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Iceland’s Bárdarbunga May Be Erupting

Posted by feww on April 20, 2010

Fire Earth Moderators Believe Iceland’s Bárdarbunga May Be Erupting or is about to Erupt.

If our long-distance assessment is correct, the next eruption at Bárdarbunga/ Grímsvötn or any of the other 6 volcanoes listed below could spell a major disaster for Iceland.

Iceland seismic record for the past 48 hours shows 7  separate cluster of quakes in the vicinity of the following volcanoes (See image below)

  1. Kolbeinsey ridge (Last erupted: 1999)
  2. Krafla (1984)/ Theistareykjarbunga (< 1000 BC)/ Tjörnes fracture zone (1868)
  3. Askja (1961)
  4. Bárðarbunga (1903) and neighboring Grímsvötn (2004)
  5. Grímsnes (> 3500 BC)
  6. Reykjanes (1879)
  7. Eyjafjallajökull (Currently ongoing)

Bárdarbunga, one of the most active volcanoes in Iceland, is a massive volcano with a  700-m-deep caldera which lies beneath the NW Vatnajökull icecap.  A fissure eruption at Thjorsarhraun produced about 21 km³ of lava, the largest known Holocene lava flow on the planet.

Powerful eruptions may occur among the volcanoes lying along the Mid-Atlantic Ridge. The plate tectonics could also translate into increased seismicity along the divergent plate boundary and boundaries of neighboring plates.

Source: Iceland Met Office. © Veðurstofa Íslands

Original Caption:  Map showing the Mid-Atlantic Ridge splitting Iceland and separating the North American and Eurasian Plates. The map also shows Reykjavik, the capital of Iceland, the Thingvellir area, and the locations of some of Iceland’s active volcanoes (red triangles), including Krafla.

The consequences of plate movement are easy to see around Krafla Volcano, in the northeastern part of Iceland. Here, existing ground cracks have widened and new ones appear every few months. From 1975 to 1984, numerous episodes of rifting (surface cracking) took place along the Krafla fissure zone. Some of these rifting events were accompanied by volcanic activity; the ground would gradually rise 1-2 m before abruptly dropping, signaling an impending eruption. Between 1975 and 1984, the displacements caused by rifting totaled about 7 m.  Source: USGS.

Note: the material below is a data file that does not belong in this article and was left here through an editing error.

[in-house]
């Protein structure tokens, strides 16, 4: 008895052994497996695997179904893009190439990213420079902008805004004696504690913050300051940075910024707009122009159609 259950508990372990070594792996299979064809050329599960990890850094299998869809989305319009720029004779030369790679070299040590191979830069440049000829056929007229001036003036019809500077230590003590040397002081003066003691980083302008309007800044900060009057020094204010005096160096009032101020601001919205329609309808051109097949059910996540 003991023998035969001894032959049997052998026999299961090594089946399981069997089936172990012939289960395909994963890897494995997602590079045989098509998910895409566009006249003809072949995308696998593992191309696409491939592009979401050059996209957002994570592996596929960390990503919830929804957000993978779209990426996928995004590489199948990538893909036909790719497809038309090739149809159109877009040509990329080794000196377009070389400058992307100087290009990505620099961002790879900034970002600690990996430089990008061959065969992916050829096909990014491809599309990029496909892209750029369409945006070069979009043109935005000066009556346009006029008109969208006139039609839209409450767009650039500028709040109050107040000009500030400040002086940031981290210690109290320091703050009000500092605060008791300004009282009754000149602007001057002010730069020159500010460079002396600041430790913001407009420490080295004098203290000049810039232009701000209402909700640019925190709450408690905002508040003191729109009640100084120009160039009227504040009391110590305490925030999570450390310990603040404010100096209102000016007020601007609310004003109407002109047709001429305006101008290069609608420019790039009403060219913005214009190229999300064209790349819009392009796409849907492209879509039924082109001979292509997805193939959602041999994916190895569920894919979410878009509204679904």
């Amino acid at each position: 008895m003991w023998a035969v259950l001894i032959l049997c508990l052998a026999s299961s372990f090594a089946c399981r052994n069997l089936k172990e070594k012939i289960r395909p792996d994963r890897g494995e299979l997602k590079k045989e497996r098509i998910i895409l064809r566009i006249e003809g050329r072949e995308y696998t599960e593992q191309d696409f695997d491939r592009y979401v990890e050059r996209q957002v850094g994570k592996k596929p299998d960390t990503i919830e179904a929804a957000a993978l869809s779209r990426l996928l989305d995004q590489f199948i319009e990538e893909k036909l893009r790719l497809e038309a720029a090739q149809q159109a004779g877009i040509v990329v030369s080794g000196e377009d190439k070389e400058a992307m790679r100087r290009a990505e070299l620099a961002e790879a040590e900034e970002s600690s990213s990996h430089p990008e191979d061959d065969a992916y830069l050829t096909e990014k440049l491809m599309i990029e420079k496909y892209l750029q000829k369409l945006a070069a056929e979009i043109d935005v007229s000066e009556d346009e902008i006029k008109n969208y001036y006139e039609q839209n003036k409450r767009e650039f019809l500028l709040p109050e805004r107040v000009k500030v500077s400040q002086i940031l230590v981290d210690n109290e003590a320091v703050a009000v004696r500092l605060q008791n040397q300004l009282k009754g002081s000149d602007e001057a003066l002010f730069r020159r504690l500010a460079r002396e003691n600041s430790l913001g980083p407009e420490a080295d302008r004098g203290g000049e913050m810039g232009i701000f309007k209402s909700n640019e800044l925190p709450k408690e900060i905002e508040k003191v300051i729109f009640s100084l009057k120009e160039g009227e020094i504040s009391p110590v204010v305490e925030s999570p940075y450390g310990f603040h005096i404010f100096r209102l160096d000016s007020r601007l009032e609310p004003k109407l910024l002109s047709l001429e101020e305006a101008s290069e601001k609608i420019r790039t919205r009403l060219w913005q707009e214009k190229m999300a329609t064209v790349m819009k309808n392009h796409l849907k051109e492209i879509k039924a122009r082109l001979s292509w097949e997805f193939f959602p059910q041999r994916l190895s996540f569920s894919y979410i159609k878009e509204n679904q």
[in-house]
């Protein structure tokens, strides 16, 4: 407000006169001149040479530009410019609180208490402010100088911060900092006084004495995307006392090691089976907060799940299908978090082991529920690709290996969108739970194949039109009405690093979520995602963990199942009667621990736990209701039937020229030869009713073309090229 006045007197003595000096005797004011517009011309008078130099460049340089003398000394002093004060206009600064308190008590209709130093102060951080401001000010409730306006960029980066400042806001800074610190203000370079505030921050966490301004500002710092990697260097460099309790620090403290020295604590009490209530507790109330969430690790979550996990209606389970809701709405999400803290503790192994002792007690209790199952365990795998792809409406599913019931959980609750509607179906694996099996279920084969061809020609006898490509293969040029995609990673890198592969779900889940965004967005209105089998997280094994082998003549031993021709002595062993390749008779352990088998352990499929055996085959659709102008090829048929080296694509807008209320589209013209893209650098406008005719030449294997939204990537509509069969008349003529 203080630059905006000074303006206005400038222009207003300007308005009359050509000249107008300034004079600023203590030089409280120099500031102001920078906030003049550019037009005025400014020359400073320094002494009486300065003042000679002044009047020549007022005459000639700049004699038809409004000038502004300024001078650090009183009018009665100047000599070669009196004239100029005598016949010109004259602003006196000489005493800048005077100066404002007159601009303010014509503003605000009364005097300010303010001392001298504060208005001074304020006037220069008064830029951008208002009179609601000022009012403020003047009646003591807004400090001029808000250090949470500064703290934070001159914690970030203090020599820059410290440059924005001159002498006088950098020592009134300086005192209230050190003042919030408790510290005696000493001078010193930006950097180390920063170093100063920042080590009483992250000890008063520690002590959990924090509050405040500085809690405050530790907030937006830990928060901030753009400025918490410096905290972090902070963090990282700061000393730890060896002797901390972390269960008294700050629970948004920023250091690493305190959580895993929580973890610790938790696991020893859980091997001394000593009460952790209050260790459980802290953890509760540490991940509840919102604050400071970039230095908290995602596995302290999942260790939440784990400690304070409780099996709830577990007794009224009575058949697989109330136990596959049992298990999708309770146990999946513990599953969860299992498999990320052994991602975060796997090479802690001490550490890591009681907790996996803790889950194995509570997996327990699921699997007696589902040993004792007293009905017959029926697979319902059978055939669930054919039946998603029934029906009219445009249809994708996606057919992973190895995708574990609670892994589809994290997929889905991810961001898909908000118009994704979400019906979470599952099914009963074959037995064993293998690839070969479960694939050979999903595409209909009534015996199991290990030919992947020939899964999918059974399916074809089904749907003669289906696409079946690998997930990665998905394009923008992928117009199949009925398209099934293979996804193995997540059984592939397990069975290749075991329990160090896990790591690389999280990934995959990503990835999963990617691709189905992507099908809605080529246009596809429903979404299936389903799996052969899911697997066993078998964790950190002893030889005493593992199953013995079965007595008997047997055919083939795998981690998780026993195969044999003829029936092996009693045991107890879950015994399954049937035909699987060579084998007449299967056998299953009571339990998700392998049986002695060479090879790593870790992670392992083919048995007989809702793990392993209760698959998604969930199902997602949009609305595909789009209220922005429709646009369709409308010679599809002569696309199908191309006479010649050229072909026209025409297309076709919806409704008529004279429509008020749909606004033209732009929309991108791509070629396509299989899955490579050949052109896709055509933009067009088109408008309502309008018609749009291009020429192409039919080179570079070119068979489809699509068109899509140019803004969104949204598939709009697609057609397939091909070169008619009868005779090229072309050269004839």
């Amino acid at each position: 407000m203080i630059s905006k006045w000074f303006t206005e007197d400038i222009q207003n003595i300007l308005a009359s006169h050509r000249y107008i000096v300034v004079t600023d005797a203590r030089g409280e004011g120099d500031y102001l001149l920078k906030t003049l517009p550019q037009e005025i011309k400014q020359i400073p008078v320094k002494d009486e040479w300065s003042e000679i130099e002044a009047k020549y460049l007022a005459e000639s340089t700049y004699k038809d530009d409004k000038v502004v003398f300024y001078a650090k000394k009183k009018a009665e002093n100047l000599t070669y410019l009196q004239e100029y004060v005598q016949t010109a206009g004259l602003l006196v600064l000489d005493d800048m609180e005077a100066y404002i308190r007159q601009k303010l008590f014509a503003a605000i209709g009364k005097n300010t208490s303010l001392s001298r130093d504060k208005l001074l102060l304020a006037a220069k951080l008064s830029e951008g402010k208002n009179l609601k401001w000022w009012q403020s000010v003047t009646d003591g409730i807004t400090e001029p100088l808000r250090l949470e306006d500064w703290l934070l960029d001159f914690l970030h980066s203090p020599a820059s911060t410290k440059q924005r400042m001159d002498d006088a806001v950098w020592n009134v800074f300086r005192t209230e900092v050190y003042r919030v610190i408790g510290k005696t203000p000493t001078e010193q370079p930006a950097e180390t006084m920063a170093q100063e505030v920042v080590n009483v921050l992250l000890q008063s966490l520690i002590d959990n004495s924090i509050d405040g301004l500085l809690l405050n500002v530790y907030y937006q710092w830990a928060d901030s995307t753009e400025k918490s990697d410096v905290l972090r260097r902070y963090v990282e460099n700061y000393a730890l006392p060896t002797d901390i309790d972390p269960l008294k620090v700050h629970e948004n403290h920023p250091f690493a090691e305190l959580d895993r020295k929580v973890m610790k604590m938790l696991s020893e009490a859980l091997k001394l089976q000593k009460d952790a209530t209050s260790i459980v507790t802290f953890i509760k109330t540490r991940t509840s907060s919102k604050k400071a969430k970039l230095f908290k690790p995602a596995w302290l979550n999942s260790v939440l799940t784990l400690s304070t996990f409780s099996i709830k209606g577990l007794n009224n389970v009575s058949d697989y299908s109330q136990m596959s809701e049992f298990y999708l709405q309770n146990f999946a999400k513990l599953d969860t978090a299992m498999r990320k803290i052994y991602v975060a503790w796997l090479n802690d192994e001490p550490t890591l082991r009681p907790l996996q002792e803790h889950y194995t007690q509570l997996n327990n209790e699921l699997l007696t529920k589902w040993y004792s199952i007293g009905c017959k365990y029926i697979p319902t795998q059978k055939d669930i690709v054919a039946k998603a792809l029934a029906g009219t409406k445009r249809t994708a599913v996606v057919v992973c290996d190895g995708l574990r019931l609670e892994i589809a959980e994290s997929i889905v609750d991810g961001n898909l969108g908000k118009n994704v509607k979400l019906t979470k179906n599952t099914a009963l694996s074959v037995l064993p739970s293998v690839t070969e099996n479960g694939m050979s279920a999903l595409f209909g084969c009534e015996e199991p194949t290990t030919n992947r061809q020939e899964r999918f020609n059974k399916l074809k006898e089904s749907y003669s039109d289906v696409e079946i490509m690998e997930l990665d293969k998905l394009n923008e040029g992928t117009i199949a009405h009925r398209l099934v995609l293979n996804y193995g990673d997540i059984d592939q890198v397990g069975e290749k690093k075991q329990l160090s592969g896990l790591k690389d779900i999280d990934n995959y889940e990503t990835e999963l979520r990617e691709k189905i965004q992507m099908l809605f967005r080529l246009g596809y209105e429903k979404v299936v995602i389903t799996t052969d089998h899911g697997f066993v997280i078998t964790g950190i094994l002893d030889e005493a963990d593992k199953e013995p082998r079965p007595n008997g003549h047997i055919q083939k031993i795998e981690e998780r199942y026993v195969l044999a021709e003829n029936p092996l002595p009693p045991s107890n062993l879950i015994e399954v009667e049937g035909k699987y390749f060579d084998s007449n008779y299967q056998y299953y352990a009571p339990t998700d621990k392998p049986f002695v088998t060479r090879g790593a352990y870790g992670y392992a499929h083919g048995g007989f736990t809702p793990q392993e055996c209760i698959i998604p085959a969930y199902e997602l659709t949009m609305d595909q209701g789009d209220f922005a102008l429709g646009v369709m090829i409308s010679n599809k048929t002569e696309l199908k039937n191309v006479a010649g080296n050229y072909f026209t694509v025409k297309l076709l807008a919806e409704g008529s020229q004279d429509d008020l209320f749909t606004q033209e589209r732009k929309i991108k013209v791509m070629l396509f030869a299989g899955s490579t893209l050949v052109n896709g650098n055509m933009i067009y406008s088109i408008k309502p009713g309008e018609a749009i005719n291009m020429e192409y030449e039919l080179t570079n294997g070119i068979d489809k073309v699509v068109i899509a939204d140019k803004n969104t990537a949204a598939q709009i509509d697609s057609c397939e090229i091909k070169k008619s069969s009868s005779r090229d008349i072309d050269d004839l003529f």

Original Caption: Aerial view of the area around Thingvellir, Iceland, showing a fissure zone (in shadow) that is an on-land exposure of the Mid-Atlantic Ridge. Right of the fissure, the North American Plate is pulling westward away from the Eurasian Plate (left of fissure). This photograph encompasses the historical tourist area of Thingvellir, the site of Iceland’s first parliament, called the Althing, founded around the year A.D. 930. Large building (upper center) is a hotel for visitors. (Photograph by Oddur Sigurdsson, National Energy Authority, Iceland. Source: USGS.

Continued …

Related Links – Fire-Earth entries on Eyjafjallajökull and other useful  sources:


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15 Responses to “Iceland’s Bárdarbunga May Be Erupting”

  1. feww said

    Iceland volcano professor hits back at eruption scare stories

  2. feww said

    Ongoing earthquakes near Vatnajökull

    “Pall Einarsson, a professor of geophysics at the University of Iceland, says the area around Bárdarbunga is showing signs of increased activity, which provides ‘good reason to worry.'”

    “A few systems come together there. The largest is the Bárdarbunga system, which includes Veidivötn and Vatnaöldur and stretches way north of Dyngjujáls and west of Askja. Then there is the Grímsvötn system which lies further to the east,” Einarsson explained.

    “It is indisputable that the seismic activity is growing steadily in the area—the series of earthquakes over the past few days is an indicator of that. There is full reason to be on the alert. This is one of the most active areas in the country,” he iterated.

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